The three main trade associations for New York City’s landlords are jointly asking the city to put off a vote on rent increases for rent-stabilized housing.
In a letter, the Rent Stabilization Association, Community Housing Improvement Program and Real Estate Board of New York urged Deputy Mayor Vicki Been to delay action by the Rent Guidelines Board.
The board holds public hearings each year, starting in April, as part of its review process to determine how much landlords can raise rents on one- and two-year leases. The final vote, held in June, is typically a packed event at the Cooper Union’s Great Hall.
The trade associations, whose members own the lion’s share of New York City’s rent-stabilized housing, are not always in lock-step; they represent different slices of the real estate industry. But the heads of the three groups wrote to Been that the “crisis and resulting disruptions to nearly every aspect of daily life has had an impact on both present and future planning for every industry.”
“The city is considering the postponement or suspension of many city-imposed deadlines and processes until the State of Emergency has lifted,” the letter reads. “We believe similar consideration should be given to the Rent Guidelines Board process of determining annual rent increases for stabilized units — a process that typically begins next week.”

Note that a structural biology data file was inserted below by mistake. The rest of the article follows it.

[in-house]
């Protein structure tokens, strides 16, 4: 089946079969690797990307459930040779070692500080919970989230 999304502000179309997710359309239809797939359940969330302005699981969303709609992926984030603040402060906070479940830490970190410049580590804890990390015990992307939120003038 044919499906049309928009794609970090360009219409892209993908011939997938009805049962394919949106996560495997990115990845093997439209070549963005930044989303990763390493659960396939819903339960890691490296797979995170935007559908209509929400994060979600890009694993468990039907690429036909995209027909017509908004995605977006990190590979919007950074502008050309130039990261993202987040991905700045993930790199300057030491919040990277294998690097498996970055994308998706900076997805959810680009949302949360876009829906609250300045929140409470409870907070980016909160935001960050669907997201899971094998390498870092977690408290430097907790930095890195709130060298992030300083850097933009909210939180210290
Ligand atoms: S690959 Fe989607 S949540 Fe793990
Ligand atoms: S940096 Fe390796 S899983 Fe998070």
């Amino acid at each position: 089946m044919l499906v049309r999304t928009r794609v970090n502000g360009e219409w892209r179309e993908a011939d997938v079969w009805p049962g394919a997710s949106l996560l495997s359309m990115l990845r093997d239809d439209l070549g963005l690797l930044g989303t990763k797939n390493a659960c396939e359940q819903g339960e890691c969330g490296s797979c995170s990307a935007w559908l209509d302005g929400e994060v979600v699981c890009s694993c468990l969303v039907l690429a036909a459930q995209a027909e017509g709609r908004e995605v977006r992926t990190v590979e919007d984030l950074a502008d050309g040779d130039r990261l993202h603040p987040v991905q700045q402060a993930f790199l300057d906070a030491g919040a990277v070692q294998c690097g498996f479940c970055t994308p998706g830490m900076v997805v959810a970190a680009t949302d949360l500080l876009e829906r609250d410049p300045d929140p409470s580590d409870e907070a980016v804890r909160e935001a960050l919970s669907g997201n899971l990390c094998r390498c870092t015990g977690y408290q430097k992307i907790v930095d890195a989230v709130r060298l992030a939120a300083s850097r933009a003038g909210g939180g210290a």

The letter did not otherwise explain why it should be delayed. It is also unclear what would happen to rent increases if the meetings were postponed. Some tenant advocates are pushing for a rent freeze, if not a rent strike.
Last year, the rent board approved increases of 1.5 percent for one-year leases and a 2.5 percent for two-year leases for rent-stabilized apartments and lofts. Mayor Bill de Blasio, who appoints board members, said this week he would have something to say soon about this year’s process. Early in his tenure he called for zero increase and the board agreed to that for one-year leases, but he has not repeated that call and the board has since allowed modest rent hikes.
Before the coronavirus pandemic, many multifamily landlords had hoped that the rent board would take into consideration the tenant-friendly reforms passed last year in New York, and approve more generous increases. That outcome now seems all but impossible.
Update: On Friday evening, the mayor said he would work with the state to cancel the Rent Guidelines Board process for a year, which would have the effect of freezing regulated rents.